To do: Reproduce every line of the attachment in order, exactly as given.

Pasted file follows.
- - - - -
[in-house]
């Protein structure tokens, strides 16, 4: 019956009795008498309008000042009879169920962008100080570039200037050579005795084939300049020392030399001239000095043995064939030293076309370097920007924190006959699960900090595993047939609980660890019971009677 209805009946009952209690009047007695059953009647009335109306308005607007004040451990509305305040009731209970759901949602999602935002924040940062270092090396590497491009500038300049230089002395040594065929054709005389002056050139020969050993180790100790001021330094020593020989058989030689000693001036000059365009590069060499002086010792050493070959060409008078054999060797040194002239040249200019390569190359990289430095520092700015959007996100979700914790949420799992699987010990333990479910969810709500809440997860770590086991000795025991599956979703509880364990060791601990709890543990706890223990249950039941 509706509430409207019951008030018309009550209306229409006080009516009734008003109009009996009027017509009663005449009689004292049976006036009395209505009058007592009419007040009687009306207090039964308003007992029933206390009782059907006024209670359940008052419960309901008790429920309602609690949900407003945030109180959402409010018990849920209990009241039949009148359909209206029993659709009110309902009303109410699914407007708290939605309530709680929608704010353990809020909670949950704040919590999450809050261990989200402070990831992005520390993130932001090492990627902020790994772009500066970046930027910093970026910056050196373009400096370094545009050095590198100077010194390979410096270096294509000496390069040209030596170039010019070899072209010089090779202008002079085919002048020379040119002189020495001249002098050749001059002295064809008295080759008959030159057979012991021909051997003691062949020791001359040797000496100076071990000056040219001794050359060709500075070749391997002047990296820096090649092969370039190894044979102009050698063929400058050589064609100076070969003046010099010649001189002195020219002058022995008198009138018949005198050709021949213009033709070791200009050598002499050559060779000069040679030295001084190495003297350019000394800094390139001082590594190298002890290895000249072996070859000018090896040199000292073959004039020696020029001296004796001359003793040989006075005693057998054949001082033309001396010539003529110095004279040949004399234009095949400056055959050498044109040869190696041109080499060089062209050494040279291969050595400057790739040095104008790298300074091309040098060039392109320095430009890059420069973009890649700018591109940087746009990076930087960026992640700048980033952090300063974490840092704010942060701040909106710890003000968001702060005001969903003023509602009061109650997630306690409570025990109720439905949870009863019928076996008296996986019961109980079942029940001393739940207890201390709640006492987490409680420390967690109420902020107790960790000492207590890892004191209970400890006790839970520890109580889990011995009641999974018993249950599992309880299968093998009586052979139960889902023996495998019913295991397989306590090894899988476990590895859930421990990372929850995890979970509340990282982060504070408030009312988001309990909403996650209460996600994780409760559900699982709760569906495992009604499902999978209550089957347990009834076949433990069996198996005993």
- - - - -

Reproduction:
[in-house]
């Protein structure tokens, strides 16, 4: 019956009795008498309008000042009879169920962008100080570039200037050579005795084939300049020392030399001239000095043995064939030293076309370097920007924190006959699960900090595993047939609980660890019971009677 209805009946009952209690009047007695059953009647009335109306308005607007004040451990509305305040009731209970759901949602999602935002924040940062270092090396590497491009500038300049230089002395040594065929054709005389002056050139020969050993180790100790001021330094020593020989058989030689000693001036000059365009590069060499002086010792050493070959060409008078054999060797040194002239040249200019390569190359990289430095520092700015959007996100979700914790949420799992699987010990333990479910969810709500809440997860770590086991000795025991599956979703509880364990060791601990709890543990706890223990249950039941 509706509430409207019951008030018309009550209306229409006080009516009734008003109009009996009027017509009663005449009689004292049976006036009395209505009058007592009419007040009687009306207090039964308003007992029933206390009782059907006024209670359940008052419960309901008790429920309602609690949900407003945030109180959402409010018990849920209990009241039949009148359909209206029993659709009110309902009303109410699914407007708290939605309530709680929608704010353990809020909670949950704040919590999450809050261990989200402070990831992005520390993130932001090492990627902020790994772009500066970046930027910093970026910056050196373009400096370094545009050095590198100077010194390979410096270096294509000496390069040209030596170039010019070899072209010089090779202008002079085919002048020379040119002189020495001249002098050749001059002295064809008295080759008959030159057979012991021909051997003691062949020791001359040797000496100076071990000056040219001794050359060709500075070749391997002047990296820096090649092969370039190894044979102009050698063929400058050589064609100076070969003046010099010649001189002195020219002058022995008198009138018949005198050709021949213009033709070791200009050598002499050559060779000069040679030295001084190495003297350019000394800094390139001082590594190298002890290895000249072996070859000018090896040199000292073959004039020696020029001296004796001359003793040989006075005693057998054949001082033309001396010539003529110095004279040949004399234009095949400056055959050498044109040869190696041109080499060089062209050494040279291969050595400057790739040095104008790298300074091309040098060039392109320095430009890059420069973009890649700018591109940087746009990076930087960026992640700048980033952090300063974490840092704010942060701040909106710890003000968001702060005001969903003023509602009061109650997630306690409570025990109720439905949870009863019928076996008296996986019961109980079942029940001393739940207890201390709640006492987490409680420390967690109420902020107790960790000492207590890892004191209970400890006790839970520890109580889990011995009641999974018993249950599992309880299968093998009586052979139960889902023996495998019913295991397989306590090894899988476990590895859930421990990372929850995890979970509340990282982060504070408030009312988001309990909403996650209460996600994780409760559900699982709760569906495992009604499902999978209550089957347990009834076949433990069996198996005993």